Originally Published on Giga Punch- 04/02/2012: http://www.gigapunch.com/2012/04/02/fan-perspective-my-home-team-in-my-new-hometown/
Posted by Jimmy Dolan on April 2, 2012 in Sports
With Sunday night’s victory in Phoenix, The St. Louis Blues finished off a seven-game road trip at the top of the Western Conference and the NHL, despite having only a 3-4-2 record during the trip. Last week The Blues paid Southern California a three-day visit facing The Anaheim Ducks on Wednesday and then headed up the freeway to face The Los Angeles Kings on Thursday. As a lifelong Blues fan, I’ve been to more games at the Scottrade (Kiel/Savvis) Center than I could possibly remember, but since moving to Long Beach, California last year, I’ve had to make do seeing my home team at an unfamiliar venue in my new hometown.
For many sports fans, this practice is not uncommon. Cardinals and Cubs fans regularly make the five hour drive to see their team take the “away” slot, and fans of every sport in the Northeast have a proximity advantage to their rivals, making it easy to be a visitor. So for some people sitting down in the other guy’s house is nothing new, but not everyone gets to watch their boys on the road. Of course, not everyone wants to.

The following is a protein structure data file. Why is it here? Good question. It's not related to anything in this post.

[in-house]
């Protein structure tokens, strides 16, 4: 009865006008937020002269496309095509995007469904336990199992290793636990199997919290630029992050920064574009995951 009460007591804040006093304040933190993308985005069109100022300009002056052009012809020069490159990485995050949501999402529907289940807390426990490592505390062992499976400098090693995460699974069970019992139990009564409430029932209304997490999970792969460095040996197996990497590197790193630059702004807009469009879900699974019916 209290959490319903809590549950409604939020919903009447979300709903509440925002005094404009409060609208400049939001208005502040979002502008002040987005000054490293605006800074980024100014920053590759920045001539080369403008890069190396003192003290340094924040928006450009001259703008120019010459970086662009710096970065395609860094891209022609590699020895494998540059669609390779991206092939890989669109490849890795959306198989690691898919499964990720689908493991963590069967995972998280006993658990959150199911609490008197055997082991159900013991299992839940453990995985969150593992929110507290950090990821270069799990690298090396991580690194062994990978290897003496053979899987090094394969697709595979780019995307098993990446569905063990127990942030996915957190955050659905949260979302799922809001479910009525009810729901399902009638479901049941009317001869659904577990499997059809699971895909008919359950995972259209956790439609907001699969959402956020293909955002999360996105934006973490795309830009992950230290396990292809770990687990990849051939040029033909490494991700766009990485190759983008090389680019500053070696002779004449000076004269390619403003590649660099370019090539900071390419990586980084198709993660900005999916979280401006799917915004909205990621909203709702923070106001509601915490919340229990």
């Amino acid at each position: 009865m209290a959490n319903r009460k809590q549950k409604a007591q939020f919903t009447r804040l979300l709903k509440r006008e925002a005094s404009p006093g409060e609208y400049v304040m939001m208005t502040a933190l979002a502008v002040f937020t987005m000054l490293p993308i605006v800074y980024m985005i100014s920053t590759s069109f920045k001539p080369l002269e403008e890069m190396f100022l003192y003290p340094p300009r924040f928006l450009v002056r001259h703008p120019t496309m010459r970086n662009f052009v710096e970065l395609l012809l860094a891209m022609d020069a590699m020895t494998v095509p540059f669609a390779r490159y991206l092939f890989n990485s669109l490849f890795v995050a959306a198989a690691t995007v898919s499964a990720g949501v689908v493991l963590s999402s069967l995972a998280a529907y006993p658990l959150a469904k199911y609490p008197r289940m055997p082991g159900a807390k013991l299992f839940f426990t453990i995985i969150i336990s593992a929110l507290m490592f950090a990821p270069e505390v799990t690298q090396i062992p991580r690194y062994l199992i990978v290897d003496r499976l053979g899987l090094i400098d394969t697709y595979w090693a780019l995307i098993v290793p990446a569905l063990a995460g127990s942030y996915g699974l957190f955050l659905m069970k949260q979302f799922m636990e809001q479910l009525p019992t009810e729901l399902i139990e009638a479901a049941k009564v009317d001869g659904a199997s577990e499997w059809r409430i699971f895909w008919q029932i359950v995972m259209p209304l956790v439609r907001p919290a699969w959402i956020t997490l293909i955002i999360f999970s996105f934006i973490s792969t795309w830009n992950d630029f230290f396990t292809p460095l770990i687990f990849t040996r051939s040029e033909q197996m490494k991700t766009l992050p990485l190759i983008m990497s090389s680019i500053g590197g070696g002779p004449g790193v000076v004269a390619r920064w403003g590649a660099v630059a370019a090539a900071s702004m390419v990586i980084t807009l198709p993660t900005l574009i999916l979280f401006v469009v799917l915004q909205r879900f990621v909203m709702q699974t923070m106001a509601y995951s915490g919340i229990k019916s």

Attending a sporting event out of town can be an amazing experience if you live in a market without sports. I used to travel two or three times a year from St. Louis to Chicago to see the Chicago Fire at Toyota Park because we didn’t have an MLS franchise. Football fans from Wyoming often end up following the Broncos. But even in these situations, fans usually end up rooting for the home team. Seeing “your” team in a visitor’s arena is quite a different experience.
This past week marked the third and fourth times I’ve seen the Blues play in visiting stadiums: Last season I caught the Blues at Kings game in March, and then earlier this season when the Blues came to Anaheim for their first SoCal trip. Last week, I got to see the Blues play both teams back-to-back. Both the Honda Center in Anaheim and the Staples center in LA provide different experiences from each other. The Honda Center sits next to a major freeway, across from which sits Angel Stadium. It’s surrounded by parking lots and little else. The Staples Center, on the other hand, is nestled in the Southern area of downtown LA, sitting in the shadows of towering skyscrapers, and is connected to The Nokia Theater and adjacent to LA Live, an entertainment-focused public space that is a destination in itself. While Honda definitely has more of a suburban setting, Staples is “big city” all the way.